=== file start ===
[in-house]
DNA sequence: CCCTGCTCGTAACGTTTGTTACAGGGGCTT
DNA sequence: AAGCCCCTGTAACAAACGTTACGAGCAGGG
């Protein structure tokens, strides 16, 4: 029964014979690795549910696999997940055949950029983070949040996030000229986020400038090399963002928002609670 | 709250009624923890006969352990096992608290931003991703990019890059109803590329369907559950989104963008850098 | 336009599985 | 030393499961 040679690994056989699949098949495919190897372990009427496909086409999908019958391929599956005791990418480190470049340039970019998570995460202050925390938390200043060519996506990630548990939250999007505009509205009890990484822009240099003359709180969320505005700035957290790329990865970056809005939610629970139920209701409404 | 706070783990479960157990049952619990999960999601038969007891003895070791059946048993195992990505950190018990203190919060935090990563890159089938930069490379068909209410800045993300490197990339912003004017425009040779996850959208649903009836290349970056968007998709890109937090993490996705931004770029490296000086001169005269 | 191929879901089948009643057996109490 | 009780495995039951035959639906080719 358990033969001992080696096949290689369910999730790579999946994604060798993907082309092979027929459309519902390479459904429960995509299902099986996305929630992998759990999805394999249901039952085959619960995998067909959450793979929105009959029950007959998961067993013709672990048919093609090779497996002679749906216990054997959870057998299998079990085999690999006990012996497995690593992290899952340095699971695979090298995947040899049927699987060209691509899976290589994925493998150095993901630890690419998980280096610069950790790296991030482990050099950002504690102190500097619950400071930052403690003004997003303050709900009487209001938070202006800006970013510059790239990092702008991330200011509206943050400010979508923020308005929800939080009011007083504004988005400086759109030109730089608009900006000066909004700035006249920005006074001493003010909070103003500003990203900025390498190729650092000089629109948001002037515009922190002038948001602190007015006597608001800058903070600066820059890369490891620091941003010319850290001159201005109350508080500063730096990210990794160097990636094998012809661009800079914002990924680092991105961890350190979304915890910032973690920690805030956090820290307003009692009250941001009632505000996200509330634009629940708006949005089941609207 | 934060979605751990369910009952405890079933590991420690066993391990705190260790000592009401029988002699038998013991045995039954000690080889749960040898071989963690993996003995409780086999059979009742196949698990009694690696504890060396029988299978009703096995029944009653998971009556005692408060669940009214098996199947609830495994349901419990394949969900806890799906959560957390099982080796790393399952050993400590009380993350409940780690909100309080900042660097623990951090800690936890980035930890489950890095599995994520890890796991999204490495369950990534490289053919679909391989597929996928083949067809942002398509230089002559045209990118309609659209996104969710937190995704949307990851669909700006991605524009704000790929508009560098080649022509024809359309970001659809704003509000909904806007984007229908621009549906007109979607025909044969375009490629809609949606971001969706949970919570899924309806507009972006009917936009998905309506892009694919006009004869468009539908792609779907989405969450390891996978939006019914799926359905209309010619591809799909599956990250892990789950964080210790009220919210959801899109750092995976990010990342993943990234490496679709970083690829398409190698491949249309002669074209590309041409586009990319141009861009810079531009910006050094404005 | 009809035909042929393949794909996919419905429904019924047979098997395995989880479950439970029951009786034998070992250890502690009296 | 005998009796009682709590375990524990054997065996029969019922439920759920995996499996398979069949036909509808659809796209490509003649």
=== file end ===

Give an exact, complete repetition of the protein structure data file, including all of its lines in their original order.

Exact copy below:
[in-house]
DNA sequence: CCCTGCTCGTAACGTTTGTTACAGGGGCTT
DNA sequence: AAGCCCCTGTAACAAACGTTACGAGCAGGG
């Protein structure tokens, strides 16, 4: 029964014979690795549910696999997940055949950029983070949040996030000229986020400038090399963002928002609670 | 709250009624923890006969352990096992608290931003991703990019890059109803590329369907559950989104963008850098 | 336009599985 | 030393499961 040679690994056989699949098949495919190897372990009427496909086409999908019958391929599956005791990418480190470049340039970019998570995460202050925390938390200043060519996506990630548990939250999007505009509205009890990484822009240099003359709180969320505005700035957290790329990865970056809005939610629970139920209701409404 | 706070783990479960157990049952619990999960999601038969007891003895070791059946048993195992990505950190018990203190919060935090990563890159089938930069490379068909209410800045993300490197990339912003004017425009040779996850959208649903009836290349970056968007998709890109937090993490996705931004770029490296000086001169005269 | 191929879901089948009643057996109490 | 009780495995039951035959639906080719 358990033969001992080696096949290689369910999730790579999946994604060798993907082309092979027929459309519902390479459904429960995509299902099986996305929630992998759990999805394999249901039952085959619960995998067909959450793979929105009959029950007959998961067993013709672990048919093609090779497996002679749906216990054997959870057998299998079990085999690999006990012996497995690593992290899952340095699971695979090298995947040899049927699987060209691509899976290589994925493998150095993901630890690419998980280096610069950790790296991030482990050099950002504690102190500097619950400071930052403690003004997003303050709900009487209001938070202006800006970013510059790239990092702008991330200011509206943050400010979508923020308005929800939080009011007083504004988005400086759109030109730089608009900006000066909004700035006249920005006074001493003010909070103003500003990203900025390498190729650092000089629109948001002037515009922190002038948001602190007015006597608001800058903070600066820059890369490891620091941003010319850290001159201005109350508080500063730096990210990794160097990636094998012809661009800079914002990924680092991105961890350190979304915890910032973690920690805030956090820290307003009692009250941001009632505000996200509330634009629940708006949005089941609207 | 934060979605751990369910009952405890079933590991420690066993391990705190260790000592009401029988002699038998013991045995039954000690080889749960040898071989963690993996003995409780086999059979009742196949698990009694690696504890060396029988299978009703096995029944009653998971009556005692408060669940009214098996199947609830495994349901419990394949969900806890799906959560957390099982080796790393399952050993400590009380993350409940780690909100309080900042660097623990951090800690936890980035930890489950890095599995994520890890796991999204490495369950990534490289053919679909391989597929996928083949067809942002398509230089002559045209990118309609659209996104969710937190995704949307990851669909700006991605524009704000790929508009560098080649022509024809359309970001659809704003509000909904806007984007229908621009549906007109979607025909044969375009490629809609949606971001969706949970919570899924309806507009972006009917936009998905309506892009694919006009004869468009539908792609779907989405969450390891996978939006019914799926359905209309010619591809799909599956990250892990789950964080210790009220919210959801899109750092995976990010990342993943990234490496679709970083690829398409190698491949249309002669074209590309041409586009990319141009861009810079531009910006050094404005 | 009809035909042929393949794909996919419905429904019924047979098997395995989880479950439970029951009786034998070992250890502690009296 | 005998009796009682709590375990524990054997065996029969019922439920759920995996499996398979069949036909509808659809796209490509003649």